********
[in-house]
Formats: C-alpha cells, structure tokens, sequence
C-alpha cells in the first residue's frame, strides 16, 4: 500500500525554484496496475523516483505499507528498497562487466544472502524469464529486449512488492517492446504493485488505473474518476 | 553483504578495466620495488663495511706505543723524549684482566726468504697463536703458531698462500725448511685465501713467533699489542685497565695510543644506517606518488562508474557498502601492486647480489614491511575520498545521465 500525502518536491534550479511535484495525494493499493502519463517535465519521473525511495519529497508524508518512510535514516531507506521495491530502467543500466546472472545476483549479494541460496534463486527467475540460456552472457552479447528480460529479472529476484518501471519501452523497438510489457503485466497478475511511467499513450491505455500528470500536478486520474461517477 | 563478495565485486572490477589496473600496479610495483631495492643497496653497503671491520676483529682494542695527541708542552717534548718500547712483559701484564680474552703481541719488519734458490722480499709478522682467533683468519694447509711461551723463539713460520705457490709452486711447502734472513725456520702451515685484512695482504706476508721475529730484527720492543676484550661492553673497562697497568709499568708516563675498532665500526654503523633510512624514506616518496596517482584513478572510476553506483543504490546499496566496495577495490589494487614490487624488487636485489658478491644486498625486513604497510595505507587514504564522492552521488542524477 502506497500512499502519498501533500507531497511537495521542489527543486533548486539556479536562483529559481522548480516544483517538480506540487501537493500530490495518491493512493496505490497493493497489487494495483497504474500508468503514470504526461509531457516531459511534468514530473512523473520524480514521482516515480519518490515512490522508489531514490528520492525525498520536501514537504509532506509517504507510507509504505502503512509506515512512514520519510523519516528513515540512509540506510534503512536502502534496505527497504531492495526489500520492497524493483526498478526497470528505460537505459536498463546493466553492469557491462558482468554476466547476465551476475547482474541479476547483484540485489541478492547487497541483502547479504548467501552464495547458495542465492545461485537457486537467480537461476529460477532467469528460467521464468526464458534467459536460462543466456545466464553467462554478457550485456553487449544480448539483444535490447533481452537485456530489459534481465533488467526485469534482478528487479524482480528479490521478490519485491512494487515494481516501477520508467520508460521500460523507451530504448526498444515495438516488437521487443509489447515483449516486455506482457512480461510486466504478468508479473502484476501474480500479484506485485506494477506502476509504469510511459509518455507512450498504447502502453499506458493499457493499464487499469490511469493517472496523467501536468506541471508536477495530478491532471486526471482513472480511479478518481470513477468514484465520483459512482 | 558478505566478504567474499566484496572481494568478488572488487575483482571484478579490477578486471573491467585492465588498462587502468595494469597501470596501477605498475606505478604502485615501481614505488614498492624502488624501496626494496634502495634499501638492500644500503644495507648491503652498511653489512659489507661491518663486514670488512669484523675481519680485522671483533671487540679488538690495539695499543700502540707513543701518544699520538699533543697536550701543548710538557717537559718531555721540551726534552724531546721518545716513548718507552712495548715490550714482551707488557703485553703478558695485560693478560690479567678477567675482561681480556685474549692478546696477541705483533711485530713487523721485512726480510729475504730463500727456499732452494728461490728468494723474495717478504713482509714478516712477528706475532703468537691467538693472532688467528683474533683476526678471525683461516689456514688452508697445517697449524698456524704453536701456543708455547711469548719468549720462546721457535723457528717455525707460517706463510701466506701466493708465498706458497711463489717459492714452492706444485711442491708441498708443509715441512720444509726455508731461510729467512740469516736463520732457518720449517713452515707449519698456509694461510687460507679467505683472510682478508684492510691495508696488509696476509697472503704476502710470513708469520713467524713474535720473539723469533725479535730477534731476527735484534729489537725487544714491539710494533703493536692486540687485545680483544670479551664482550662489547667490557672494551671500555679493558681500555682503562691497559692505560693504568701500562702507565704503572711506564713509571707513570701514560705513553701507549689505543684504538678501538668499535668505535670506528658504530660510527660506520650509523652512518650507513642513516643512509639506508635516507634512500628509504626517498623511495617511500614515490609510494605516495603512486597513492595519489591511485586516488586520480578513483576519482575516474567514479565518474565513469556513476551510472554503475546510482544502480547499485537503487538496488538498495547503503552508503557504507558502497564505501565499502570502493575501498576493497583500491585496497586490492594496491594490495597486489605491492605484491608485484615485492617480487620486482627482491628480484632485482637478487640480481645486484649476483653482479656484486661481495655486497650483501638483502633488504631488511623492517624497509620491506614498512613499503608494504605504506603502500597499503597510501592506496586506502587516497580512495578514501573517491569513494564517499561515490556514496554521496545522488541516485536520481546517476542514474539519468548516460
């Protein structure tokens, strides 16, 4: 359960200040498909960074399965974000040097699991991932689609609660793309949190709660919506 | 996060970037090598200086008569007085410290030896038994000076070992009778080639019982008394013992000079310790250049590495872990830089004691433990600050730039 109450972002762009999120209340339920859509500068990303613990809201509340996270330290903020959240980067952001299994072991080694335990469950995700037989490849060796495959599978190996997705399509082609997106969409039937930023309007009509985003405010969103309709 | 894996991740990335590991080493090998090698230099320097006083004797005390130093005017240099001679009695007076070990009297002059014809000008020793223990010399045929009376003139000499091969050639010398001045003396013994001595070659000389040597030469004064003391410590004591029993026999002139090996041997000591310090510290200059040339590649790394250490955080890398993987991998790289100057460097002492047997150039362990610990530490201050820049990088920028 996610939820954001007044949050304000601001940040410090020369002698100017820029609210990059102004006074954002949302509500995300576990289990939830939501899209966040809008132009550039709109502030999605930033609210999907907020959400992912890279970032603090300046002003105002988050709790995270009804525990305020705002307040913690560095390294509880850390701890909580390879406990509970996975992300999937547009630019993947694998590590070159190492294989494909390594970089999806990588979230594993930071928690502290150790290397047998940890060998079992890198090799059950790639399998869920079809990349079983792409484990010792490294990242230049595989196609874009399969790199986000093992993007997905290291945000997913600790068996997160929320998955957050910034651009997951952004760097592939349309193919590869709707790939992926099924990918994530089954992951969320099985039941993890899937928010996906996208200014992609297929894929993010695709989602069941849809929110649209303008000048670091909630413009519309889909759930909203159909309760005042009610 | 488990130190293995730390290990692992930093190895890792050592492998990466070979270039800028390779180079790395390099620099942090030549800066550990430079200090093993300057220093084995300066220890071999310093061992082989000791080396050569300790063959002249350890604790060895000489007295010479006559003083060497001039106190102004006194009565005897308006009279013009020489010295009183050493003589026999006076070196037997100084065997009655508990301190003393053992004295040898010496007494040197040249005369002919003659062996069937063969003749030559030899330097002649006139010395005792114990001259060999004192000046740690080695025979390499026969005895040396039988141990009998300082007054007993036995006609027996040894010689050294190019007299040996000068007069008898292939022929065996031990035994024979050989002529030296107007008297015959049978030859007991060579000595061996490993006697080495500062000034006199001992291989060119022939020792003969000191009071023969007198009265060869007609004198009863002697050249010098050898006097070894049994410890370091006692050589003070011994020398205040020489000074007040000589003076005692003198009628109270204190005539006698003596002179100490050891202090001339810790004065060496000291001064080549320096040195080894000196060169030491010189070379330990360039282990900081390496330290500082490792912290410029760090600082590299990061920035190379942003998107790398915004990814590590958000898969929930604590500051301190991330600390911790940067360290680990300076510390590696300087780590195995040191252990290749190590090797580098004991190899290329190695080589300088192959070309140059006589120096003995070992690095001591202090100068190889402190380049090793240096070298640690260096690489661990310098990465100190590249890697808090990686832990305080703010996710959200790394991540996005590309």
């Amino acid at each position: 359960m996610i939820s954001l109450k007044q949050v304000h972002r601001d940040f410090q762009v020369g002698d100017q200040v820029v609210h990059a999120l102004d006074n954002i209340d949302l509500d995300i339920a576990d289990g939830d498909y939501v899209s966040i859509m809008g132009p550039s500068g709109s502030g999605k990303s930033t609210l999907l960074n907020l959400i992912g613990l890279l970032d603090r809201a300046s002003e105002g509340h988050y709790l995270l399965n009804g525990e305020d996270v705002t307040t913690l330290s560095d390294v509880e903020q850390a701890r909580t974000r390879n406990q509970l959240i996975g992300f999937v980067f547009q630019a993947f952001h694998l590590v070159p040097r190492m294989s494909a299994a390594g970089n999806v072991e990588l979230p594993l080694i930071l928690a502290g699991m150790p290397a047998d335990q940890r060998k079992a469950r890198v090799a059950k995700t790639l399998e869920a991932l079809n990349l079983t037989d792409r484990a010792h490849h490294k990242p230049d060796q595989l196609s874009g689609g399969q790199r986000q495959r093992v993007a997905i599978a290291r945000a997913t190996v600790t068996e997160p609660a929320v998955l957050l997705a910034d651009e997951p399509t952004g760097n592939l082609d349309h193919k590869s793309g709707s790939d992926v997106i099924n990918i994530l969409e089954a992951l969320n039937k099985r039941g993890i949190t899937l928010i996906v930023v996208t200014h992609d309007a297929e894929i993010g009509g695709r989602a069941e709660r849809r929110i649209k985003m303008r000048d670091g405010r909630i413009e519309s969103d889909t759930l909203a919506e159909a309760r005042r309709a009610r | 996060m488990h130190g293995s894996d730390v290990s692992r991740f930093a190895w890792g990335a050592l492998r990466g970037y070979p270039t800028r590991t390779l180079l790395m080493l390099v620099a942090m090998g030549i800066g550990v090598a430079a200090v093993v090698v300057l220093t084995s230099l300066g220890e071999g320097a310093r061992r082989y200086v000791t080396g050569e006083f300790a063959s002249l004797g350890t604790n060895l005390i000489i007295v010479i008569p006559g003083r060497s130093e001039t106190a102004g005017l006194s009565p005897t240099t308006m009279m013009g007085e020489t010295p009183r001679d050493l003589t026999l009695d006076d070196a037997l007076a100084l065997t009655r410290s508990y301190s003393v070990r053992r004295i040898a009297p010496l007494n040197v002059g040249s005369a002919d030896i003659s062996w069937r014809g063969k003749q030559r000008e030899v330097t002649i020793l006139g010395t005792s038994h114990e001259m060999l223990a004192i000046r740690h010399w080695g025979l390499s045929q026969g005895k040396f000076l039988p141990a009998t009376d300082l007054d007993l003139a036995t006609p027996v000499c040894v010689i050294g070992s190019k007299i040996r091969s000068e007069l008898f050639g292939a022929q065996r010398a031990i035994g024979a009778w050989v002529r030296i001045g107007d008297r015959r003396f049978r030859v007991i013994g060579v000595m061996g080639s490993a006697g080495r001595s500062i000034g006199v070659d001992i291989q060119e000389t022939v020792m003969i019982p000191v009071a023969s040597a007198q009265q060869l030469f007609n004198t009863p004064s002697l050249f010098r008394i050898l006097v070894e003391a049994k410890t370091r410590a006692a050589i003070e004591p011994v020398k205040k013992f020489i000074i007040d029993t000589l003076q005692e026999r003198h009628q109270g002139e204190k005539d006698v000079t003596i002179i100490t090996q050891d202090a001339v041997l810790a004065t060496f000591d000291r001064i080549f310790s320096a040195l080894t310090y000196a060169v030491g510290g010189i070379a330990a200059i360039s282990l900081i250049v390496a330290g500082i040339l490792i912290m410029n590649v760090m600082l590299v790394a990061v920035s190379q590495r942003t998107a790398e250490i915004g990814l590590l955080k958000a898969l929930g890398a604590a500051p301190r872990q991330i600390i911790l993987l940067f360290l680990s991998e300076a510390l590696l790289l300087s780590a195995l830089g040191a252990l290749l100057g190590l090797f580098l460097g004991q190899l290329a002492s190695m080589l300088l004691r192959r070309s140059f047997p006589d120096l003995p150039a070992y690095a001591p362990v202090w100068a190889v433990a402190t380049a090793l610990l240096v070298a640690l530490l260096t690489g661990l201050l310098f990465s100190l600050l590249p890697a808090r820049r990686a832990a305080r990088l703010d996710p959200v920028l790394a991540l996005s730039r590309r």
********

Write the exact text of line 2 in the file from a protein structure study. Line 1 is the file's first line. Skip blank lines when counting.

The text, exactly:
Formats: C-alpha cells, structure tokens, sequence